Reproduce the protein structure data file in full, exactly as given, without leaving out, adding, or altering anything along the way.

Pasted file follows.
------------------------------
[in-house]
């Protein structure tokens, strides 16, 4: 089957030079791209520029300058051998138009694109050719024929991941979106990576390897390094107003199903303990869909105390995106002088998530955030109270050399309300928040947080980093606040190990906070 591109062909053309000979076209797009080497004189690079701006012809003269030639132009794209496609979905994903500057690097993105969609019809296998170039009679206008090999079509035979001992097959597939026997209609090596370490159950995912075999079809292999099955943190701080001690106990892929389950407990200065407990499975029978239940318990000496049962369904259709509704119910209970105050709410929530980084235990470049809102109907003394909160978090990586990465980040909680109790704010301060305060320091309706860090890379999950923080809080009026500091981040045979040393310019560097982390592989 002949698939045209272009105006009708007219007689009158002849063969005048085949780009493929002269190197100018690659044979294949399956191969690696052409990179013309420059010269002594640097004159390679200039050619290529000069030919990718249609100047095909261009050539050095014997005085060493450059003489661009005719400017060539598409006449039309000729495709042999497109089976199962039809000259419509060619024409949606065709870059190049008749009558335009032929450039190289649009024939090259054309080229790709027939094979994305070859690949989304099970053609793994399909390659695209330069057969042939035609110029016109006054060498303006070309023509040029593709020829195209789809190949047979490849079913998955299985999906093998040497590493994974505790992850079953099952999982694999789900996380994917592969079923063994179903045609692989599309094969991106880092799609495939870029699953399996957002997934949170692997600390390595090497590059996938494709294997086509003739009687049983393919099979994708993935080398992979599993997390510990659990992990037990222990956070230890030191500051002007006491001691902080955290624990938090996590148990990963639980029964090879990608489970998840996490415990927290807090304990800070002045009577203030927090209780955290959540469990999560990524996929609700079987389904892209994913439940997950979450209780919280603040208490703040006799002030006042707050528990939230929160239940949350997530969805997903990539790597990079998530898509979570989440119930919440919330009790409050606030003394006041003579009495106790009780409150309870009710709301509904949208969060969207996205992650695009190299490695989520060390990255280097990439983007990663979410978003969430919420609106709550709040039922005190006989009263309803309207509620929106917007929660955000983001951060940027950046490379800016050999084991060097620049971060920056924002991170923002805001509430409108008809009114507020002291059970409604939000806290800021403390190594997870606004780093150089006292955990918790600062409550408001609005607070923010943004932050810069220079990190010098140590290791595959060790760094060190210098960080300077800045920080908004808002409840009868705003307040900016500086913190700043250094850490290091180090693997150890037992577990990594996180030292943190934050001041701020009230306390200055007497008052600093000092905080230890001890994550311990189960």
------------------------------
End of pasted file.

[in-house]
């Protein structure tokens, strides 16, 4: 089957030079791209520029300058051998138009694109050719024929991941979106990576390897390094107003199903303990869909105390995106002088998530955030109270050399309300928040947080980093606040190990906070 591109062909053309000979076209797009080497004189690079701006012809003269030639132009794209496609979905994903500057690097993105969609019809296998170039009679206008090999079509035979001992097959597939026997209609090596370490159950995912075999079809292999099955943190701080001690106990892929389950407990200065407990499975029978239940318990000496049962369904259709509704119910209970105050709410929530980084235990470049809102109907003394909160978090990586990465980040909680109790704010301060305060320091309706860090890379999950923080809080009026500091981040045979040393310019560097982390592989 002949698939045209272009105006009708007219007689009158002849063969005048085949780009493929002269190197100018690659044979294949399956191969690696052409990179013309420059010269002594640097004159390679200039050619290529000069030919990718249609100047095909261009050539050095014997005085060493450059003489661009005719400017060539598409006449039309000729495709042999497109089976199962039809000259419509060619024409949606065709870059190049008749009558335009032929450039190289649009024939090259054309080229790709027939094979994305070859690949989304099970053609793994399909390659695209330069057969042939035609110029016109006054060498303006070309023509040029593709020829195209789809190949047979490849079913998955299985999906093998040497590493994974505790992850079953099952999982694999789900996380994917592969079923063994179903045609692989599309094969991106880092799609495939870029699953399996957002997934949170692997600390390595090497590059996938494709294997086509003739009687049983393919099979994708993935080398992979599993997390510990659990992990037990222990956070230890030191500051002007006491001691902080955290624990938090996590148990990963639980029964090879990608489970998840996490415990927290807090304990800070002045009577203030927090209780955290959540469990999560990524996929609700079987389904892209994913439940997950979450209780919280603040208490703040006799002030006042707050528990939230929160239940949350997530969805997903990539790597990079998530898509979570989440119930919440919330009790409050606030003394006041003579009495106790009780409150309870009710709301509904949208969060969207996205992650695009190299490695989520060390990255280097990439983007990663979410978003969430919420609106709550709040039922005190006989009263309803309207509620929106917007929660955000983001951060940027950046490379800016050999084991060097620049971060920056924002991170923002805001509430409108008809009114507020002291059970409604939000806290800021403390190594997870606004780093150089006292955990918790600062409550408001609005607070923010943004932050810069220079990190010098140590290791595959060790760094060190210098960080300077800045920080908004808002409840009868705003307040900016500086913190700043250094850490290091180090693997150890037992577990990594996180030292943190934050001041701020009230306390200055007497008052600093000092905080230890001890994550311990189960």